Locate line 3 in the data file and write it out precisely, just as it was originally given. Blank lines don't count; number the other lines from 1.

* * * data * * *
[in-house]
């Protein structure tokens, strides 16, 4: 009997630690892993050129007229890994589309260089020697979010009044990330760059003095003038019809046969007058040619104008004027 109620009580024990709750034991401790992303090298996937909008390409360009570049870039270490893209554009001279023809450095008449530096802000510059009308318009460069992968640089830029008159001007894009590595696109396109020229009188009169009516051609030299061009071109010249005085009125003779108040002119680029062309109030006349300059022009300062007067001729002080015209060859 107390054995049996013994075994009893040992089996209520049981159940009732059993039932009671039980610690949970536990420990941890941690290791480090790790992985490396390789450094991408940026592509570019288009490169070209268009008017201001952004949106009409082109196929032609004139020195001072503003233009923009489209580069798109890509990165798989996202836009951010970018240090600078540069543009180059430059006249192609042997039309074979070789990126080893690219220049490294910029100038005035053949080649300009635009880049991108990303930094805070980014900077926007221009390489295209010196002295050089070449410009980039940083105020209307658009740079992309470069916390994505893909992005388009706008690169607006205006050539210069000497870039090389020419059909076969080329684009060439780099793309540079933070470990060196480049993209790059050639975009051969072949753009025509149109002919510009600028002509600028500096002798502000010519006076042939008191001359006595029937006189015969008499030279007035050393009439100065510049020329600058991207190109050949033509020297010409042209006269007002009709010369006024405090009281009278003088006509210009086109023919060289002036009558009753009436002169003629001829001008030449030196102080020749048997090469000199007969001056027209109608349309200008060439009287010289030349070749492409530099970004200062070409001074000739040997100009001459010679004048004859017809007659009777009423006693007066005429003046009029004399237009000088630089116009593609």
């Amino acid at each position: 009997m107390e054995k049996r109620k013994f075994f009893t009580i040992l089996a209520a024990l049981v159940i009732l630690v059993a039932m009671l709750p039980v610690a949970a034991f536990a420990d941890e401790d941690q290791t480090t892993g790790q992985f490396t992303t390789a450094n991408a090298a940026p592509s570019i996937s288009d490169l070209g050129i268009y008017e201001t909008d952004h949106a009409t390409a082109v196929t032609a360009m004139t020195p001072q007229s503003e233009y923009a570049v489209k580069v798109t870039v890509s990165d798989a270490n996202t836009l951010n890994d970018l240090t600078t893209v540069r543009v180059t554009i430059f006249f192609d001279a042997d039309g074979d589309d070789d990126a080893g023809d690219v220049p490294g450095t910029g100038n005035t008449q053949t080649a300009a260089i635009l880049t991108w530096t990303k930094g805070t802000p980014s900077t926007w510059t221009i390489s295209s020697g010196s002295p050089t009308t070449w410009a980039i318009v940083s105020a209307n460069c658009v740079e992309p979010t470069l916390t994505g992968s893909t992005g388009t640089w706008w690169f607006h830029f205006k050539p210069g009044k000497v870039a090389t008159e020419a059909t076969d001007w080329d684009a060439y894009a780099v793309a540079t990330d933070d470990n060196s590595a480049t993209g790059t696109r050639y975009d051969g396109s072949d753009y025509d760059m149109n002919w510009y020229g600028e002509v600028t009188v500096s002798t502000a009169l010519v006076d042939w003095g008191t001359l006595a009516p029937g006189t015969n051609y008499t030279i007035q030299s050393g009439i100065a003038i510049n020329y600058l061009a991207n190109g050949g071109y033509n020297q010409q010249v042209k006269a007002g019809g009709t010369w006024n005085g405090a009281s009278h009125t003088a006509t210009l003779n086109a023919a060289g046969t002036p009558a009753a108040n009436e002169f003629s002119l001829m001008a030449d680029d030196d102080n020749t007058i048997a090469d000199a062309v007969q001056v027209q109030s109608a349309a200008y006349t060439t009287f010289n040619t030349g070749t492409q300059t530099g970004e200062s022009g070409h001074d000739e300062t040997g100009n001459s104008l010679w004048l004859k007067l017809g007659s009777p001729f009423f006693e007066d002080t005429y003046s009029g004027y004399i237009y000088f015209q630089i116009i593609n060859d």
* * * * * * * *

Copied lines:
């Amino acid at each position: 009997m107390e054995k049996r109620k013994f075994f009893t009580i040992l089996a209520a024990l049981v159940i009732l630690v059993a039932m009671l709750p039980v610690a949970a034991f536990a420990d941890e401790d941690q290791t480090t892993g790790q992985f490396t992303t390789a450094n991408a090298a940026p592509s570019i996937s288009d490169l070209g050129i268009y008017e201001t909008d952004h949106a009409t390409a082109v196929t032609a360009m004139t020195p001072q007229s503003e233009y923009a570049v489209k580069v798109t870039v890509s990165d798989a270490n996202t836009l951010n890994d970018l240090t600078t893209v540069r543009v180059t554009i430059f006249f192609d001279a042997d039309g074979d589309d070789d990126a080893g023809d690219v220049p490294g450095t910029g100038n005035t008449q053949t080649a300009a260089i635009l880049t991108w530096t990303k930094g805070t802000p980014s900077t926007w510059t221009i390489s295209s020697g010196s002295p050089t009308t070449w410009a980039i318009v940083s105020a209307n460069c658009v740079e992309p979010t470069l916390t994505g992968s893909t992005g388009t640089w706008w690169f607006h830029f205006k050539p210069g009044k000497v870039a090389t008159e020419a059909t076969d001007w080329d684009a060439y894009a780099v793309a540079t990330d933070d470990n060196s590595a480049t993209g790059t696109r050639y975009d051969g396109s072949d753009y025509d760059m149109n002919w510009y020229g600028e002509v600028t009188v500096s002798t502000a009169l010519v006076d042939w003095g008191t001359l006595a009516p029937g006189t015969n051609y008499t030279i007035q030299s050393g009439i100065a003038i510049n020329y600058l061009a991207n190109g050949g071109y033509n020297q010409q010249v042209k006269a007002g019809g009709t010369w006024n005085g405090a009281s009278h009125t003088a006509t210009l003779n086109a023919a060289g046969t002036p009558a009753a108040n009436e002169f003629s002119l001829m001008a030449d680029d030196d102080n020749t007058i048997a090469d000199a062309v007969q001056v027209q109030s109608a349309a200008y006349t060439t009287f010289n040619t030349g070749t492409q300059t530099g970004e200062s022009g070409h001074d000739e300062t040997g100009n001459s104008l010679w004048l004859k007067l017809g007659s009777p001729f009423f006693e007066d002080t005429y003046s009029g004027y004399i237009y000088f015209q630089i116009i593609n060859d």